The route of the original underground section of the line is also served by Hong Kong Tramways at surface level (the West Island line extension follows its own routing). This brought concerns that the tram system might be abolished when the MTR line was to be built, but a decision to save the tramline was made in 1980; and it serves as a backup in the event of service breakdown and a cheaper alternative for shorter journeys.
Because of the depth of the line, most underground stations on this line have curved walls on the platforms, which are due to the route's cylindrical tunnels, only with a greater diameter. Of the underground stations not bearing this feature, Tai Koo station is itself a large tube containing both the concourse and the platform, Sai Ying Pun station and HKU station consists of station boxes that are themselves, also tube-like though flatter, while Shau Kei Wan, Admiralty, Central and Kennedy Town stations are built using the cut-and-cover method.
Because most stations were built under roads, most of the platforms are curved, resulting in large platform gaps. The few stations where the platforms are otherwise relatively straight are those on the West Island line as well as North Point, Quarry Bay, Tai Koo, Heng Fa Chuen and Chai Wan.
All Island line stations except Heng Fa Chuen and Chai Wan have their Chinese station names written in Chinese calligraphy as part of the stations' livery. A retired architect, Abe Au Kit-tong, involved in the design of the Island line explained that calligraphy are written in large fonts to alleviate the psychological effect caused by the narrow platforms and the curvature of the walls, in addition to remind passengers what this stop is. This explains why Heng Fa Chuen and Chai Wan stations do not have calligraphy forming part of its livery, as they are built above ground rather than underground. This feature is also shared amongst some newer MTR stations such as those on the Tseung Kwan O line and Lam Tin station on the Kwun Tong line.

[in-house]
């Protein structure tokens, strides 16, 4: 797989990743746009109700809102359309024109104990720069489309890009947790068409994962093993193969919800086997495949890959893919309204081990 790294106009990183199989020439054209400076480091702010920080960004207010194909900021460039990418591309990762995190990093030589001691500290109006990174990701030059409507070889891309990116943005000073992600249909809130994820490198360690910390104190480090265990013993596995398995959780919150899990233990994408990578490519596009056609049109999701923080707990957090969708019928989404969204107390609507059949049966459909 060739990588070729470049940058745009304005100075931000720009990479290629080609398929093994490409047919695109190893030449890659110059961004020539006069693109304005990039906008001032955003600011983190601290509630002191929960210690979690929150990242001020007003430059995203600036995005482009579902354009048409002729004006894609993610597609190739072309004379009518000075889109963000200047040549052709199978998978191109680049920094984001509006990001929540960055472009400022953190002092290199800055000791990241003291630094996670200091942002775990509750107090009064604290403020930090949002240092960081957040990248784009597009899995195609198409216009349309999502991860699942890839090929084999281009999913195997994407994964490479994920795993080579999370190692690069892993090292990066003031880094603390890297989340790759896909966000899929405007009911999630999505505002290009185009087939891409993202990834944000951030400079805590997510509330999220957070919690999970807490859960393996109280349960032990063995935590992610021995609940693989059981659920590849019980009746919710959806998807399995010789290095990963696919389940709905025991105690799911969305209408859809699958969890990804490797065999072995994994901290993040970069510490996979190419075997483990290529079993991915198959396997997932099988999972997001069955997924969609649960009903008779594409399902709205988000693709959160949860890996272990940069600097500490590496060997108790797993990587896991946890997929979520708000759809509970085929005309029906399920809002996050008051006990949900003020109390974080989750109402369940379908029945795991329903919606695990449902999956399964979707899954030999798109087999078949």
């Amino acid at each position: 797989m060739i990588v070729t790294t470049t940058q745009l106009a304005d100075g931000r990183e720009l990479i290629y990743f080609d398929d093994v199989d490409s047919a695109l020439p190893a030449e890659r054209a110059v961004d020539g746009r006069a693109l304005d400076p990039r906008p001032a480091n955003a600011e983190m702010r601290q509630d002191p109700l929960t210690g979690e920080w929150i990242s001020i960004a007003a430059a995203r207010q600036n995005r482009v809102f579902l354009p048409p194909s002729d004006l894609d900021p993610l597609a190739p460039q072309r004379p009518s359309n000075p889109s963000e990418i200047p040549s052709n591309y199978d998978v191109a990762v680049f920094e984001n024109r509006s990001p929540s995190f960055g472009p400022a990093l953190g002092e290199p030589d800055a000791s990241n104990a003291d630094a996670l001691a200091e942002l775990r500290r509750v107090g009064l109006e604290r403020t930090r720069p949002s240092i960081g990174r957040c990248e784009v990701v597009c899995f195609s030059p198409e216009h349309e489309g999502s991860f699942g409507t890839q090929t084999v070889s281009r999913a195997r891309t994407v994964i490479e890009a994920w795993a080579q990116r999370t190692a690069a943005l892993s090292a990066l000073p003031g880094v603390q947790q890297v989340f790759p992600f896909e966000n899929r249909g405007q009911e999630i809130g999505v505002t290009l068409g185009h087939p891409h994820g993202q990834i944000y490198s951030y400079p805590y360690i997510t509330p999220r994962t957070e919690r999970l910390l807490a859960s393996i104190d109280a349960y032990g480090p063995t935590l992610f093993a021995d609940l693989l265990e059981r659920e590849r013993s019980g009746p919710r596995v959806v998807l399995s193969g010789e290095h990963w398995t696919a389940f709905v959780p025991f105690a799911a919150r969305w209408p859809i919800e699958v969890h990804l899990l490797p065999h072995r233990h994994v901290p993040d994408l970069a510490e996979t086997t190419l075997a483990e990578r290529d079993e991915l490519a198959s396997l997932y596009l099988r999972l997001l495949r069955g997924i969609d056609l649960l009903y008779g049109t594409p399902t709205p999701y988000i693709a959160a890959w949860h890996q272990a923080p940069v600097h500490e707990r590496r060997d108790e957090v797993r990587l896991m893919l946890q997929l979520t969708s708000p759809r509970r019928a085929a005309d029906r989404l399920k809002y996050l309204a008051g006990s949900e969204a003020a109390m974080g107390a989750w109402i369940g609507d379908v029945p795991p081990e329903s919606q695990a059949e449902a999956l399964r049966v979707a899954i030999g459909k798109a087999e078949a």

Also, due to geographical problems, the platforms of Wan Chai, Causeway Bay, Tin Hau and Sai Wan Ho are located on two different levels. This also separates the platform and concourse into two parts, so there are some passageways and long escalators on those stations to link between the platform and concourse.
The following is a list of the stations on the Island line.
|Livery and Station Name||Connections||Opening date||District|
|Kennedy Town||堅尼地城||28 December 2014||Central and Western|
|Sai Ying Pun||西營盤||29 March 2015|
|Sheung Wan||上環||23 May 1986|
|Central||中環||Tsuen Wan line
Hong Kong station for Tung Chung line and Airport Express
|12 February 1980[a]|
|Admiralty||金鐘||Tsuen Wan line, South Island line, East Rail line|
|Wan Chai||灣仔||[b]||31 May 1985||Wan Chai|
|North Point||北角||Tseung Kwan O line|
|Sai Wan Ho||西灣河|
|Shau Kei Wan||筲箕灣|
|Heng Fa Chuen||杏花邨|
|Wikimedia Commons has media related to:|
MTR Hong Kong#Island line (category)
- "Weekday patronage of MTR heavy rail network from September 1 to 27 and September 28 to October 25, 2014" (PDF). Legislative Council. 29 October 2014. Retrieved 15 April 2015.
- "Island Line". Highways Department The Government of the Hong Kong Special Administrative Region. 14 April 2015. Retrieved 25 May 2015.
- The siding at Tai Koo used to lead all the way out to the seashore, in order to facilitate the moving in of rolling stock, and to connect to a temporary depot used before the one at Chai Wan was opened. Most of the tracks have been removed and the tunnel filled in for the construction of Lei King Wan.
- Choi, Barry (24 December 1980). "Island Line gets go-ahead". South China Morning Post.
- Forsyth, Neil (1990). Underground Pride. Mass Transit Railway Corporation. Retrieved 21 November 2013 – via YouTube.
- "Writing on the wall: Hong Kong's MTR stations are retired architect's 'museum of calligraphy'". South China Morning Post. Retrieved 26 June 2021.
- "地鐵書法家寫出人生安慰獎．港島線各站大字 陪伴港人20年 (lit. Life consolation prize to MTR calligrapher. Island line calligraphy lives with Hongkonger for 20 years.)". Ming Pao. 23 October 2006.
- "Stage 2 Public Engagement Consultation Digest" (PDF).[dead link]